NEW JERSEY ALERT: Operator Meeting To Spell Out New Rules

LCT Staff
Posted on March 3, 2010

EAST BRUNSWICK, N.J. — In the last few months, major recent changes in regulations in New York City and the state of New Jersey will in one way or another affect all limo operators doing business in one or both states.

To make sure all operators are aware of the changes, the Limousine Associations of New Jersey will hold a midday luncheon meeting Wednesday, March 17 at 35 Kimberly Road in East Brunswick to: 1) Explain requirements under the new New Jersey limousine law that was signed Jan. 18 and takes effect April 19; 2) Reaffirm new regulations passed by the New York Taxi and Limousine Commission in December 2009 that restrict uses of electronic devices by drivers of for-hire vehicles registered with the TLC.

New Jersey Limo Law

Overall, the New Jersey limo law benefits the chauffeured transportation industry by bringing Avis WeDriveU under the same regulations as chauffeured transportation, eliminating local/municipality fees on chauffeured service, and increasing the number of passengers legally allowed in a stretch limousine.

One provision in the law requires stepped up enforcement of criminal background checks for all chauffeurs, effective April 19. Representatives from the state motor vehicle commission will be on hand to explain how operators should follow procedures for the background checks and properly fill out forms. The law has always been on the books, but very loosely enforced.

The fine for employing a chauffeur or driver without a background check is $500; the cost to get a background check is $51 per driver. All licensed drivers will need an endorsement on their licenses indicating a valid criminal background check.

“It behooves everyone to do it,” said Barry Lefkowitz, executive director of LANJ. “We made the new law so it is easier for operators. Instead of having federal and state background checks, you just have to do a state police background check, and it will save quite a bit of money. The law requires the driver to pay for it.”

Lefkowitz estimated about one-eighth of drivers in New Jersey were properly registered before the limo law passed, but those who already have a CDL (commercial driver’s license) to chauffeur vehicles with 8 passengers or more do not need to go through the criminal background check process again.

Additionally and no less important is the new “distracted driver rules” in NYC. Departing Commissioner Matt Daus, NYC TLC, is going to brief you on the new regulations and say goodbye as he has resigned as Chairman after two terms and will soon be leaving for the private sector.

New York TLC Rules

Outgoing NY TLC Commissioner Matthew Daus will be a guest of honor at the LANJ meeting to receive a token of appreciation for his cooperative approach in working with the chauffeured transportation to revise the TLC rules. He also will explain the new rules governing uses of electronic devices within NYC limits, and be on hand to answer operator questions.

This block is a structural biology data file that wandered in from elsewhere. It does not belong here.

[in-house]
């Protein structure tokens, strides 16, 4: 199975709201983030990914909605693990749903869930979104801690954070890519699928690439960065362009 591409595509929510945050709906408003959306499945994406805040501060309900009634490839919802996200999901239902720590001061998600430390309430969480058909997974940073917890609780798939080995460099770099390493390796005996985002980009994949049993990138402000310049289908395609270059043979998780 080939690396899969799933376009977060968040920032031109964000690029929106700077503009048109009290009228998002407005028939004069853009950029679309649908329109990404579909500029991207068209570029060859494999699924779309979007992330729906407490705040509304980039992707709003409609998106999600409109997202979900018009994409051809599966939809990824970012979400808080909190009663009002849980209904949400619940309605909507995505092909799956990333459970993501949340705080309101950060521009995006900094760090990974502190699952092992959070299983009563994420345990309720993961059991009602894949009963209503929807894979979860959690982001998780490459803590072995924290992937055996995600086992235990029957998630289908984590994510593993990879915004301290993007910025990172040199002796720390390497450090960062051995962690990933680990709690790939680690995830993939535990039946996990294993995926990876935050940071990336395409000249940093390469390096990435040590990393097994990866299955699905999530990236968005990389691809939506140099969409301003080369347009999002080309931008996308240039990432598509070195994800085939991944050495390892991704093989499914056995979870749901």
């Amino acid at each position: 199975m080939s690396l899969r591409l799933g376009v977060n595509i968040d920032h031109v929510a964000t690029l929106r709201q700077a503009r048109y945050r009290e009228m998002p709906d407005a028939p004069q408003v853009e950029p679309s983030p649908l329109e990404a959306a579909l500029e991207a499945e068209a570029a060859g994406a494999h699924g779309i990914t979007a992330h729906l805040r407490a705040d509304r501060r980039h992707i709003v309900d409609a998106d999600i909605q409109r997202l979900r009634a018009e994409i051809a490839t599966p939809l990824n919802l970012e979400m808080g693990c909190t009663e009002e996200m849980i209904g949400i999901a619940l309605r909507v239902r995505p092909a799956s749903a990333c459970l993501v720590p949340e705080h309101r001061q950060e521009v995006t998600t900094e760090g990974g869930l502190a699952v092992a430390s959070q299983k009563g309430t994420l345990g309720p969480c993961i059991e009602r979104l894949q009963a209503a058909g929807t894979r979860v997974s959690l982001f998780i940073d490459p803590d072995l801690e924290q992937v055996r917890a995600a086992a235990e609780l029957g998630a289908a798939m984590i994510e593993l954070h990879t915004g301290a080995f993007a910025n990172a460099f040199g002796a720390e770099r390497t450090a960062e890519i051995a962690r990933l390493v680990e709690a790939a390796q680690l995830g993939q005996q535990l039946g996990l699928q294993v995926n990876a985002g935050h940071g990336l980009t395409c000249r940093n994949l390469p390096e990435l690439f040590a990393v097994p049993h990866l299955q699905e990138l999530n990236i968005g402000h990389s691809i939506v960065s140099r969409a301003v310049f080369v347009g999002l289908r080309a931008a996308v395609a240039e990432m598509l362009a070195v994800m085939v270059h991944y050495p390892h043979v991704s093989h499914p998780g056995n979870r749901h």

The new rules, which took effect Jan. 29, forbid TLC-licensed for-hire drivers from using cell phones, either manual or hands-free, while driving a for-hire vehicles. That ban includes the popular Bluetooth technology that has become vital to many fleet drivers nationwide. Cell phone use among for-hire drivers on the streets of New York spiraled out of control last year as more and more drivers were either involved in accidents or near-misses, and passengers complained of rude, inattentive drivers, mostly in taxi-cabs.

Lefkowitz reiterated that the TLC rules apply only to point to point for-hire transportation within the city limits of New York by operators registered with the TLC.

For example, if a New Jersey operator picks up a client from JFK International Airport, and then takes that client back into New Jersey, the TLC rules do not apply to that chauffeur since he/she is engaged in an interstate trip. That chauffeur may use Bluetooth. The same leeway applies if that chauffeur is taking a client from the airport on a day-long as-directed run among multiple points in New York City (intermediate stops) — as long as the chauffeur takes the client out of New York City at the end of the day to complete an interstate trip, the TLC electronics rules do not apply.

However, if a New Jersey-based chauffeur takes a client from JFK and drops him off at a hotel in Manhattan, for example, the TLC rules on electronic devices apply, since it qualifies as point-to-point transportation within TLC-governed areas of New York City. Law enforcement officers can verify runs and destinations by asking chauffeurs for trip logs.

“If you are not operating point to point in New York, then the TLC has to honor the rules and laws of where you are registered through reciprocity,” Lefkowitz said.

TLC rules do allow all chauffeurs and drivers to communicate for no more than 30 seconds via dashboard-mounted dispatch devices with push buttons while a vehicle is underway. Drivers cannot hold any devices nor use any type of ear-based microphones or headsets.

“We recognize it is a serious problem and recognize the fact that drivers who abuse having a cell phone are not professional,” Lefkowitz said. “We want to be able to do the right thing.”

— Martin Romjue, LCT Magazine

LCT Staff LCT Staff
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